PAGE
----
I haven’t been a teenager for a few years. But for some reason I decided to volunteer with them. I’m a youth group leader at my church now. It’s a small combined junior and senior high group of about 30 kids, though I’m told the number varies a lot. The numbers are in favor of the junior highers, and of course I’m working with the senior highers. Tonight there were four senior high guys. We’re going to have to work on that.
I volunteered with the youth group out of guilt. Well not really. But I did go biking with the priest (I still don’t know what to call the head of the Episcopal church: priest, pastor, reverend – whatever.) and his wife and they ever so subtly encouraged me to get involved at church. But guilt isn’t the real reason I volunteered. The priest has three services and lots of parishioners to deal with so there wasn’t any guilt tripping to speak of. I wanted to get involved in the church. I wanted to get to know people, and that doesn’t happen when you only show up on Sunday morning.
I’m not sure why I chose the youth group. Maybe it’s because I think I can still relate to teens, since I’m only 23. But then the first night I realized that I’m 9 years older than the average youth group kid. Yikes. And maybe it’s because at my job I work on a youth web site and the two fit together pretty well. But I don’t like that reason. It makes it sound like I’m using the youth group to stay hip for my job. Which isn’t true. If that were the case I’d be surveying the kids about their favorite bands and trying to promote the web site like a bad radio personality. I haven’t mentioned the site yet.
The other issue in all of this is that I’m skipping town next summer. In July 2003 my wife and I will be moving to Charlotte, North Carolina. Which means I have about ten months with this group. Not a lot of time. I guess I’m hoping some investment is better than no investment. That’s what I tell myself anyway.
Some things about being a teenager never change. There are still the quiet kids who come because their parents make them. They don’t have a lot of friends in the group, and they remind me a lot of myself. Of course it’s hard to tell, some kids can be completely different at church and at school. Some teens have lots of friends at school and none at church, so they’re quiet and reserved. Trying to get a conversation going with some of these teens is like pulling teeth. I feel like such a dork asking about school and projects and homework and after school activities just to find out what these kids do. I keep telling myself they appreciate the attention and they’re not just looking behind me for an excuse to run away.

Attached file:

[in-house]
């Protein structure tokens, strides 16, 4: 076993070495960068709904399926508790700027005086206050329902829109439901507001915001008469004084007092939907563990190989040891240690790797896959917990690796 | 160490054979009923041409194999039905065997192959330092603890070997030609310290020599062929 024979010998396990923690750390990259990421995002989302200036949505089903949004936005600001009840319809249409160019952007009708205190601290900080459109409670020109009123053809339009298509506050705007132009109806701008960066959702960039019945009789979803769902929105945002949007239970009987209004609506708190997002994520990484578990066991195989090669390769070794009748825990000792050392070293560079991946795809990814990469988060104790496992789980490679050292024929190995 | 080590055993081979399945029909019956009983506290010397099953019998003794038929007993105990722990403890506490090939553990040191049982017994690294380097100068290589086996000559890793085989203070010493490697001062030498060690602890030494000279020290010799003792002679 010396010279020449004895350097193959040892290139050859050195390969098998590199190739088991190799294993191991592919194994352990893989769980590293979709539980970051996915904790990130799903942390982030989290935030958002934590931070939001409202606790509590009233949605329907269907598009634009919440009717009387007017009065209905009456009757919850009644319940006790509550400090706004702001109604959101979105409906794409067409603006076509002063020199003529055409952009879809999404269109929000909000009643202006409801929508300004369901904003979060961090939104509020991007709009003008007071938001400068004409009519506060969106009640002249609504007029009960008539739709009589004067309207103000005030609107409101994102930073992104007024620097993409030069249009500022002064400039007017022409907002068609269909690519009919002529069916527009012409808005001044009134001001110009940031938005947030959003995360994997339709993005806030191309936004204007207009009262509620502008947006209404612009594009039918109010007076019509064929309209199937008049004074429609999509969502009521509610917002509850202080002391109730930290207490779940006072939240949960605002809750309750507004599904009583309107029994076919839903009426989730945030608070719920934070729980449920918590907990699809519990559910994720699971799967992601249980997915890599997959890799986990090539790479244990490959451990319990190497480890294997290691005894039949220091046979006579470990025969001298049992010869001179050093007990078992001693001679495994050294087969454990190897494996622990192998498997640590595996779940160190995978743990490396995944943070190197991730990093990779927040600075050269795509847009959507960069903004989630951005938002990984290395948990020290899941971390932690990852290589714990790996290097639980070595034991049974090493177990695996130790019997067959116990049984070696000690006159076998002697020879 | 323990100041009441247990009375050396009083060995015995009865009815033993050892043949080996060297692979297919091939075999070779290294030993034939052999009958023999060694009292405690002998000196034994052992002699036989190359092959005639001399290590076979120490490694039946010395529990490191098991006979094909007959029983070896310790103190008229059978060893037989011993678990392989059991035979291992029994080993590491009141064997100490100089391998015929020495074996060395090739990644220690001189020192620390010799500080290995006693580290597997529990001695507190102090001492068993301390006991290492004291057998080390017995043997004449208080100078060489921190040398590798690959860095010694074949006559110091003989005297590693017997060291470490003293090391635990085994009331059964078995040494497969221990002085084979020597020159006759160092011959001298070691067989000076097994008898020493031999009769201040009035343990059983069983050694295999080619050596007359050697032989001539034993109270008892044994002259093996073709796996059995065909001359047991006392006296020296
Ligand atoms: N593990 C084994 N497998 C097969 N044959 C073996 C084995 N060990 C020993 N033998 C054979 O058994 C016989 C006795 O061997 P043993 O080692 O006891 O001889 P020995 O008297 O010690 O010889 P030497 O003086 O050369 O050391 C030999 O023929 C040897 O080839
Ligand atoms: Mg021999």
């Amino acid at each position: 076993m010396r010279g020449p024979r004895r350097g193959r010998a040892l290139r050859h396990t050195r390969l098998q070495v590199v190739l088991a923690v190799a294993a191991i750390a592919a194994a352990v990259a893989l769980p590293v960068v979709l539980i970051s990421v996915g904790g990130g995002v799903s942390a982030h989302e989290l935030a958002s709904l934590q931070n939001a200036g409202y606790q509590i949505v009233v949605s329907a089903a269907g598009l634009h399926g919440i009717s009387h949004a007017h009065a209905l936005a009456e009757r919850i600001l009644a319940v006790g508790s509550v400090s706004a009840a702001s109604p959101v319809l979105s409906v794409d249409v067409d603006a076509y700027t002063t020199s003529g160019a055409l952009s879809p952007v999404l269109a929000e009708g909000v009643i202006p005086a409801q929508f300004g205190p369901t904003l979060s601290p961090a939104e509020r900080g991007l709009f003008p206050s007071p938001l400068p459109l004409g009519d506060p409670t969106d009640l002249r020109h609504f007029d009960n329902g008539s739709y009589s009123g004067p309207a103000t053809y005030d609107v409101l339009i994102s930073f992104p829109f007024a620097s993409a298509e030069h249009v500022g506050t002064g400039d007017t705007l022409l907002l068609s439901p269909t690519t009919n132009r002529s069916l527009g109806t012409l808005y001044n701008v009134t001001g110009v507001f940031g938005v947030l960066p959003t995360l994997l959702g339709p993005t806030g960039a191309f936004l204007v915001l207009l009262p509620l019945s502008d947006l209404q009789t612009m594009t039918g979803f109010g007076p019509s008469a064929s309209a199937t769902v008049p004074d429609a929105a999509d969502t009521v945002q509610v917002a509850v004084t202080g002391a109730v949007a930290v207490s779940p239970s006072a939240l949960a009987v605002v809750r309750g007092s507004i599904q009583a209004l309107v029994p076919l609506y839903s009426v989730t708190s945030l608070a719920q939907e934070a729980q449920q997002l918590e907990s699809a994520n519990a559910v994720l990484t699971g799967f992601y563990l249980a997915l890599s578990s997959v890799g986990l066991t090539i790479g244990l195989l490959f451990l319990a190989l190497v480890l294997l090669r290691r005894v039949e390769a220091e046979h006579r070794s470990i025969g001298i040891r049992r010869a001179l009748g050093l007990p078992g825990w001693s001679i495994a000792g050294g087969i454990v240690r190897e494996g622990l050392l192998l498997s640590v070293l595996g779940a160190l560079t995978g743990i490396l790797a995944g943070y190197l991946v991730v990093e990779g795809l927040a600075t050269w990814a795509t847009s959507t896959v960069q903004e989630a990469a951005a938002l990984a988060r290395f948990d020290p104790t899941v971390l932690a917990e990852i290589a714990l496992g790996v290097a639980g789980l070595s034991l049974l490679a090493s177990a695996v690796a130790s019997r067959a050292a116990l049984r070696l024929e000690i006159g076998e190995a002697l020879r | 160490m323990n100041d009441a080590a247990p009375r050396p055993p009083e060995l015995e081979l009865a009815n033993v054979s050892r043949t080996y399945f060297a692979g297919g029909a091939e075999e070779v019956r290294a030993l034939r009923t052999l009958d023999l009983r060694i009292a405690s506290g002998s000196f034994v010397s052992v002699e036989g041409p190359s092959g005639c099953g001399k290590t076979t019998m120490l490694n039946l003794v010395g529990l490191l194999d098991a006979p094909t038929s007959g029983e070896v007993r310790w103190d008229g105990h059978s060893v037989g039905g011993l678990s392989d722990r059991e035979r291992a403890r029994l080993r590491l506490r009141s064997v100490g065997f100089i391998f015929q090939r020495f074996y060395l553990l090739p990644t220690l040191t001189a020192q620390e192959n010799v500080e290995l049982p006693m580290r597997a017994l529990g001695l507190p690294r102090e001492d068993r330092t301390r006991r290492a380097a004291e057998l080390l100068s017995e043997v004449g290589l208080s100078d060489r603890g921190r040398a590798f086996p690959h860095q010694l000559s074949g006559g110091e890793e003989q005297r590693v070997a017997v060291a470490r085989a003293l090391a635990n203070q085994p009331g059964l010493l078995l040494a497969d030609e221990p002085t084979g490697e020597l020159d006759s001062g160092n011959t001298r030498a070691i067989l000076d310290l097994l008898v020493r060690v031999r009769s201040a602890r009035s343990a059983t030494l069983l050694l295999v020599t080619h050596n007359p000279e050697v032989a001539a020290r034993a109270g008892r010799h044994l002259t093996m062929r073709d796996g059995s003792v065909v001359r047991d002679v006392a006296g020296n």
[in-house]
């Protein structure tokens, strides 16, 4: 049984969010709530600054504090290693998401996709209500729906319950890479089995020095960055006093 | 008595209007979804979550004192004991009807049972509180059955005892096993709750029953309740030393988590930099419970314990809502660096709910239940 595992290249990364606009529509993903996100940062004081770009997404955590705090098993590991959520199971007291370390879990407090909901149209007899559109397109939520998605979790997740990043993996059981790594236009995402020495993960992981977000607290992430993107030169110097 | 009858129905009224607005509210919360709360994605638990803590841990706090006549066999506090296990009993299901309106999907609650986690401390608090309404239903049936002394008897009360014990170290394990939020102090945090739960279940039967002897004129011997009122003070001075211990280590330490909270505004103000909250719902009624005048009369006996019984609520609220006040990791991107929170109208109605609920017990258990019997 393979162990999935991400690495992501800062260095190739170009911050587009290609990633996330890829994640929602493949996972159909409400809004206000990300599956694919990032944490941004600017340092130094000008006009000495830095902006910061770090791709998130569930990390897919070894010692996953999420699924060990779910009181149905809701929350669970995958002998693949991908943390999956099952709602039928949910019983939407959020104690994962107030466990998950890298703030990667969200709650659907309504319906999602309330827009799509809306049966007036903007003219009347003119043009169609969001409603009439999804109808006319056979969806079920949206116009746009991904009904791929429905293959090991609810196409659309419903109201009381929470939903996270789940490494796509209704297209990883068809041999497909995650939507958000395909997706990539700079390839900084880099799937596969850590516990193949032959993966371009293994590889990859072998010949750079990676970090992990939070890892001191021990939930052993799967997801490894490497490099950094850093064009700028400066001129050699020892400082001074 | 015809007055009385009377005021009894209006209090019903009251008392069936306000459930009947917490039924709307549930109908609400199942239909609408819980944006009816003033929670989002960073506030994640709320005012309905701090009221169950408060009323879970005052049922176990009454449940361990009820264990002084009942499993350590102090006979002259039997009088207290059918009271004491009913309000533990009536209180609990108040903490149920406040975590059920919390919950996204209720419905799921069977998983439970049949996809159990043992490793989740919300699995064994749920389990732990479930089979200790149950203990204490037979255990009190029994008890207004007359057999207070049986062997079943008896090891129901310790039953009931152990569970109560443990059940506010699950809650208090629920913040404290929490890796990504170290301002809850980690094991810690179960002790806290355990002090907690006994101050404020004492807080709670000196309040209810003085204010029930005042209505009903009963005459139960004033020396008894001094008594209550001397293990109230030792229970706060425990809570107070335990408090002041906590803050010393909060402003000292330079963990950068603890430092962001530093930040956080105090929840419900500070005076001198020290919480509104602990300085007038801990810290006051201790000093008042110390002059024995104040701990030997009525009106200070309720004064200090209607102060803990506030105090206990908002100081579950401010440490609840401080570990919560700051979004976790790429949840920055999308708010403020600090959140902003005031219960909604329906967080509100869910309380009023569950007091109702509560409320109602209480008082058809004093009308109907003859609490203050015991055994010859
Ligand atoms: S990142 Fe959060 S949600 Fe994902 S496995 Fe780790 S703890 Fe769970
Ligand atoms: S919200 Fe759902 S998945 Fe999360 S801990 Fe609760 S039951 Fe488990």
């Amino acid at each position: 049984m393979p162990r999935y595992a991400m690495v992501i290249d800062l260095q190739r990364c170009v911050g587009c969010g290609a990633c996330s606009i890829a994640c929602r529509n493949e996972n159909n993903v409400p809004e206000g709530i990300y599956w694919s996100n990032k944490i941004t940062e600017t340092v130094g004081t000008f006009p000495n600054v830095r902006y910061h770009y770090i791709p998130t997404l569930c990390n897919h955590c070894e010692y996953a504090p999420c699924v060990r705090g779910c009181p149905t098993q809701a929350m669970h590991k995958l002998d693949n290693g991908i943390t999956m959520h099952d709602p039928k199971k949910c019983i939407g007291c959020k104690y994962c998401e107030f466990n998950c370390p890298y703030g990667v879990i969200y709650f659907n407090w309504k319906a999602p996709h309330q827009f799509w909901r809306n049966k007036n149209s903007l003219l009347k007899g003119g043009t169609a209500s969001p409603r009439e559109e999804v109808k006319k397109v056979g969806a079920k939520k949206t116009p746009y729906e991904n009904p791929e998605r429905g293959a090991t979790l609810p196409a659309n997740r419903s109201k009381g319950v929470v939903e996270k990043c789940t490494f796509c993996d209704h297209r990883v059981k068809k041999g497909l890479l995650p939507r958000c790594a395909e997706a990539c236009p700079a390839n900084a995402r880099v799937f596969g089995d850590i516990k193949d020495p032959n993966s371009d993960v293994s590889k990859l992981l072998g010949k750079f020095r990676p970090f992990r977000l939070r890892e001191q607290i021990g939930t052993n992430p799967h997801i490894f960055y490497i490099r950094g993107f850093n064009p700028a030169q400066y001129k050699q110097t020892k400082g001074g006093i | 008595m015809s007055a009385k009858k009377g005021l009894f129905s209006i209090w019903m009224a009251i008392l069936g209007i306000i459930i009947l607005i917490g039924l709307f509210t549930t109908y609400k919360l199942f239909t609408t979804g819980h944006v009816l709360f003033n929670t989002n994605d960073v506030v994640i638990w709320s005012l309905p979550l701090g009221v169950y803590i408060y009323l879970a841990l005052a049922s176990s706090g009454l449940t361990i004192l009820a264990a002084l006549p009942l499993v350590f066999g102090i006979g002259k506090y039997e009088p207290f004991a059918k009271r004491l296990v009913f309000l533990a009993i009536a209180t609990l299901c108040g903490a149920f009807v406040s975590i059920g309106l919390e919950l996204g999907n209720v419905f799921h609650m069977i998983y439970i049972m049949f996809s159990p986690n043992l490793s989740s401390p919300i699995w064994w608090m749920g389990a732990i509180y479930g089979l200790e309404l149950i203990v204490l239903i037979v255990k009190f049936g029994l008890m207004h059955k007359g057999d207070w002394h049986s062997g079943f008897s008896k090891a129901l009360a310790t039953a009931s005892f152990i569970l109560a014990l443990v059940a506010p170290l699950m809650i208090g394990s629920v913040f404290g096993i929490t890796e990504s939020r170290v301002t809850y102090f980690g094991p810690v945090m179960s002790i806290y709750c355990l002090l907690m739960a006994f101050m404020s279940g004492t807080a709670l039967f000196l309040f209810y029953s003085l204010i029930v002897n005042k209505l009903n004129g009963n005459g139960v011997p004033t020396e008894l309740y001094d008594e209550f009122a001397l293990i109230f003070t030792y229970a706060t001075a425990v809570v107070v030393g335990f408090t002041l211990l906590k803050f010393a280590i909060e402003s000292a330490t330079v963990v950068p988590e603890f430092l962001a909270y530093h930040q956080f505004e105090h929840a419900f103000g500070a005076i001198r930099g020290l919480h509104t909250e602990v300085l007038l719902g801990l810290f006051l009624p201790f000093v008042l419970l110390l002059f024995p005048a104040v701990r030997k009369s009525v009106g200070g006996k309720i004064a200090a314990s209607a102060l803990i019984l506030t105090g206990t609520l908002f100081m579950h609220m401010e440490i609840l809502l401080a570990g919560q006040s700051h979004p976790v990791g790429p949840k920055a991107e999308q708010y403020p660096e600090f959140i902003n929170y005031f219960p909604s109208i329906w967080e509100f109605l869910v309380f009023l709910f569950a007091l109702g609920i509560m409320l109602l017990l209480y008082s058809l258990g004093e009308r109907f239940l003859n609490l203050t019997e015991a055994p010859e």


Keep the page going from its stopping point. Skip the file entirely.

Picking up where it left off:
I’m working with teens because I remember what it was like. I know that doesn’t mean anything now, their experiences will be different than my experiences. But I remember high school being hard. I remember walking into the lunch room and seeing no one to eat with. I remember putting up with these two clods for an entire semester. I was the butt of every joke, the low man on the totem pole, and I put up with it because it was better than eating by myself. I remember walking the halls and feeling so weighed down by the pressure to make friends and be cool and do this or that. I remember sitting at my desk and wishing the bell would ring so I wouldn’t feel like such a dork for sitting there and not chatting it up about boyfriends or girlfriends or sex or football or whatever. I didn’t have the clothes, I didn’t have the looks, I didn’t have the personality, I didn’t have any of what it took to make it in high school. It wasn’t like I sought those things. I knew they wouldn’t make any difference. But I still cared about them. I was so incredibly withdrawn and self-conscious. I was one of those teens who acted one way in youth group and another way in school. I didn’t intend to, it’s just that the teens at church were friendly. The teens at school were, well, teens. High school is hard. Maybe in some small way I can make it easier.